The Senate’s top Democrat said that sweeping health care overhaul legislation would include a national public health plan that allows states to determine whether or not they want to participate.
“While the public option is not a silver bullet, I believe it’s an important way to ensure competition and to level the playing field for patients with the insurance industry,” Senate Majority Leader Harry Reid told reporters.
By seeking a public option, the Nevada Democrat walks a politically thin line. It’s unclear whether the leader has the 60 Democratic votes that would be needed to move the legislation forward, assuming that all Republicans vote to stall the measure.
The only Republican to support the health care reform bills, Sen. Olympia Snowe of Maine, said she would not vote for a bill with a public option.
Reid would not say if he had rallied his party, but hinted that he could pull Democrats together to help push the bill forward.
“I feel good about the consensus that we reached within the caucus and the White House,” he said.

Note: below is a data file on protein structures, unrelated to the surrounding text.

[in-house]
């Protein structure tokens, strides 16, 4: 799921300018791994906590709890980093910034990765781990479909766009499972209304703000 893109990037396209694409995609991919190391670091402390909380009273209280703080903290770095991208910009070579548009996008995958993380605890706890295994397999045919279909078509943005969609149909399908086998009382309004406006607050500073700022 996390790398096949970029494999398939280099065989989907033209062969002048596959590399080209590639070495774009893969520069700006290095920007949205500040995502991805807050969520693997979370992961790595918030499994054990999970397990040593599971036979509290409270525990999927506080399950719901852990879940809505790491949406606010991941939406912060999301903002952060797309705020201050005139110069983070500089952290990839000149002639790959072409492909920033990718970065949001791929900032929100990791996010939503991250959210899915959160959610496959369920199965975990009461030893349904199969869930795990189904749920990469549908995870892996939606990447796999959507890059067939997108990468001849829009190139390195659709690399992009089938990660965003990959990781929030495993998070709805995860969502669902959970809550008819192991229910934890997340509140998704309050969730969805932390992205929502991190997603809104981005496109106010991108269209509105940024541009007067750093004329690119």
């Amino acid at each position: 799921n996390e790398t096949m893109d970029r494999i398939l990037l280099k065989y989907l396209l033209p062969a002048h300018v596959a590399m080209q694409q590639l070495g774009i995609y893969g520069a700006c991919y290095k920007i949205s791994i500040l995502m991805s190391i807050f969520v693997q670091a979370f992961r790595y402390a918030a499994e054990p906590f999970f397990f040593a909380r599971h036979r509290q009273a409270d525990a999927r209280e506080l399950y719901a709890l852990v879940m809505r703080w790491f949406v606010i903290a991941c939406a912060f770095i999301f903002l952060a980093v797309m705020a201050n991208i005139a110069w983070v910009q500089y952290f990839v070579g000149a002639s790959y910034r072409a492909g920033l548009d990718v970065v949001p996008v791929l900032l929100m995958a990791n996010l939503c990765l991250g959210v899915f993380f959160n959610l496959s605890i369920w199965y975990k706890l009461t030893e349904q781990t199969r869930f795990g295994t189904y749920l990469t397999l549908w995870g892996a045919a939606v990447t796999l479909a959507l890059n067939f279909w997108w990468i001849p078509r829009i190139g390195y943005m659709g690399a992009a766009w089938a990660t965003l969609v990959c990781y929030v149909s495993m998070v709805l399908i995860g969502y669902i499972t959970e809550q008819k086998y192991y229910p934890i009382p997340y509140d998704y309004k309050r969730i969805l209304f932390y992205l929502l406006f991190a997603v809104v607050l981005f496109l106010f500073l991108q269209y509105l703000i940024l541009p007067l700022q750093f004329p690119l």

The package, which is emerging as Senate leaders meld two bills passed by the chamber’s pivotal Finance Committee and Health, Education, Labor and Pensions Committee, will also contain a measure to create insurance purchasing groups called “co-ops,” Reid said.
Details, however, remain scarce. Reid said that he expects to send a number of reform provisions to congressional auditors, but that the “opt-out” version would be the only public option measure submitted.
“I think it’s the fairest way to go,” he said.
Republican members were quick to take to the Senate floor in opposition. Sen. John Cornyn, R-Texas, called it “another disguised way to end up with a single-payer, government-run” health care system.